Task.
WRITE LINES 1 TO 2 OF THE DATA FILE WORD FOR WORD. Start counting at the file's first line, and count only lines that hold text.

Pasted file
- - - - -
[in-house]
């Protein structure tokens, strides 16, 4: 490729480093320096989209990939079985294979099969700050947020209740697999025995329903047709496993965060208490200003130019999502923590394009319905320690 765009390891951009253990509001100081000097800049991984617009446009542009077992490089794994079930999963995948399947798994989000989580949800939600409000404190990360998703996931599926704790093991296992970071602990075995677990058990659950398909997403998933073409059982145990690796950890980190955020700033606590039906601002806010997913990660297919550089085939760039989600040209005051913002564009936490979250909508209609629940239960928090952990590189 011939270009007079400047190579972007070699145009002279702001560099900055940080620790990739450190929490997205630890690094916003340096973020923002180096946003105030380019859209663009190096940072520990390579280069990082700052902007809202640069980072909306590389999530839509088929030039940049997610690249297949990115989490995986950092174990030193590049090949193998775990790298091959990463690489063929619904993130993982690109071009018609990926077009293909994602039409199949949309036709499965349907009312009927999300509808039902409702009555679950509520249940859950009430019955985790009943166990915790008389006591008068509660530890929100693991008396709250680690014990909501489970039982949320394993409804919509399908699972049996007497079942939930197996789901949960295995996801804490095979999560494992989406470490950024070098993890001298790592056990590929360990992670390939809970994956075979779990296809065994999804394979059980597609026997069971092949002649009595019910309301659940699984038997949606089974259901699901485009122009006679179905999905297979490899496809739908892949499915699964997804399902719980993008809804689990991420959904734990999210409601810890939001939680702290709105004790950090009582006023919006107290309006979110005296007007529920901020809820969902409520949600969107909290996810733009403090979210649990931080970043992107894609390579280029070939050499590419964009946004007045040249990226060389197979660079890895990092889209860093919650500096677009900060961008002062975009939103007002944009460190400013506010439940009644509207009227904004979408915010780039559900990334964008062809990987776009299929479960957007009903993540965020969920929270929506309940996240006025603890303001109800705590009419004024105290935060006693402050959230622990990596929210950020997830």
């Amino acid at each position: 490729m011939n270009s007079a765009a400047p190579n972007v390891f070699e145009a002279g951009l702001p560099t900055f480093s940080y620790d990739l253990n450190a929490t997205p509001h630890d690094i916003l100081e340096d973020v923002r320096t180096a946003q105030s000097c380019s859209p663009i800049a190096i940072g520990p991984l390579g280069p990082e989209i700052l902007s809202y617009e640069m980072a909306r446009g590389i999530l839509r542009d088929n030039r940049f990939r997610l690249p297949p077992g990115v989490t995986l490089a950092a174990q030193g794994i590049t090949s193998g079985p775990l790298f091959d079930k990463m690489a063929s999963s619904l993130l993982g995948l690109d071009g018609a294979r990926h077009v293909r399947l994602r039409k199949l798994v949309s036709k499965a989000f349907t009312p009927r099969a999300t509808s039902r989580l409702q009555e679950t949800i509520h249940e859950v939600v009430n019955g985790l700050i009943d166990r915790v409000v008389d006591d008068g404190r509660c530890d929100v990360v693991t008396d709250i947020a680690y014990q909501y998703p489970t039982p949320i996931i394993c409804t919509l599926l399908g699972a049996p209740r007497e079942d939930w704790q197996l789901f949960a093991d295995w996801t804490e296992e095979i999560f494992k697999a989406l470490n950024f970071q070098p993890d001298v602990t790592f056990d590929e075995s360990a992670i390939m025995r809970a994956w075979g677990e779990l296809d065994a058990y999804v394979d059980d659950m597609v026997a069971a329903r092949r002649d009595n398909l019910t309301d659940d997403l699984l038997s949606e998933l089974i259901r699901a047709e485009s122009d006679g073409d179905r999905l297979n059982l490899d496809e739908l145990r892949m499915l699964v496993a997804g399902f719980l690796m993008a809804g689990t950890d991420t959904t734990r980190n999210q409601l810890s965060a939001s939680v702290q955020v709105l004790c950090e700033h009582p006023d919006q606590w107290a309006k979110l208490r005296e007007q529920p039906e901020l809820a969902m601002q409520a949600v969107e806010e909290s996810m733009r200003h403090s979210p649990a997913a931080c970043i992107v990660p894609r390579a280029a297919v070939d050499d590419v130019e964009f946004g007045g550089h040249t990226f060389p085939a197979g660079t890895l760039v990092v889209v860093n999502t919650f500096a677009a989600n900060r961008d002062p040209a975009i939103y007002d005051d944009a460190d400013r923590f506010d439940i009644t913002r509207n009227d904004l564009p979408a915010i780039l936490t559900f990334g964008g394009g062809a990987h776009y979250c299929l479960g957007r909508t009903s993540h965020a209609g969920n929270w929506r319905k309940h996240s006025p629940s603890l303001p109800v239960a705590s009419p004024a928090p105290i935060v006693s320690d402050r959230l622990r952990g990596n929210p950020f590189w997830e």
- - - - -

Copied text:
[in-house]
């Protein structure tokens, strides 16, 4: 490729480093320096989209990939079985294979099969700050947020209740697999025995329903047709496993965060208490200003130019999502923590394009319905320690 765009390891951009253990509001100081000097800049991984617009446009542009077992490089794994079930999963995948399947798994989000989580949800939600409000404190990360998703996931599926704790093991296992970071602990075995677990058990659950398909997403998933073409059982145990690796950890980190955020700033606590039906601002806010997913990660297919550089085939760039989600040209005051913002564009936490979250909508209609629940239960928090952990590189 011939270009007079400047190579972007070699145009002279702001560099900055940080620790990739450190929490997205630890690094916003340096973020923002180096946003105030380019859209663009190096940072520990390579280069990082700052902007809202640069980072909306590389999530839509088929030039940049997610690249297949990115989490995986950092174990030193590049090949193998775990790298091959990463690489063929619904993130993982690109071009018609990926077009293909994602039409199949949309036709499965349907009312009927999300509808039902409702009555679950509520249940859950009430019955985790009943166990915790008389006591008068509660530890929100693991008396709250680690014990909501489970039982949320394993409804919509399908699972049996007497079942939930197996789901949960295995996801804490095979999560494992989406470490950024070098993890001298790592056990590929360990992670390939809970994956075979779990296809065994999804394979059980597609026997069971092949002649009595019910309301659940699984038997949606089974259901699901485009122009006679179905999905297979490899496809739908892949499915699964997804399902719980993008809804689990991420959904734990999210409601810890939001939680702290709105004790950090009582006023919006107290309006979110005296007007529920901020809820969902409520949600969107909290996810733009403090979210649990931080970043992107894609390579280029070939050499590419964009946004007045040249990226060389197979660079890895990092889209860093919650500096677009900060961008002062975009939103007002944009460190400013506010439940009644509207009227904004979408915010780039559900990334964008062809990987776009299929479960957007009903993540965020969920929270929506309940996240006025603890303001109800705590009419004024105290935060006693402050959230622990990596929210950020997830």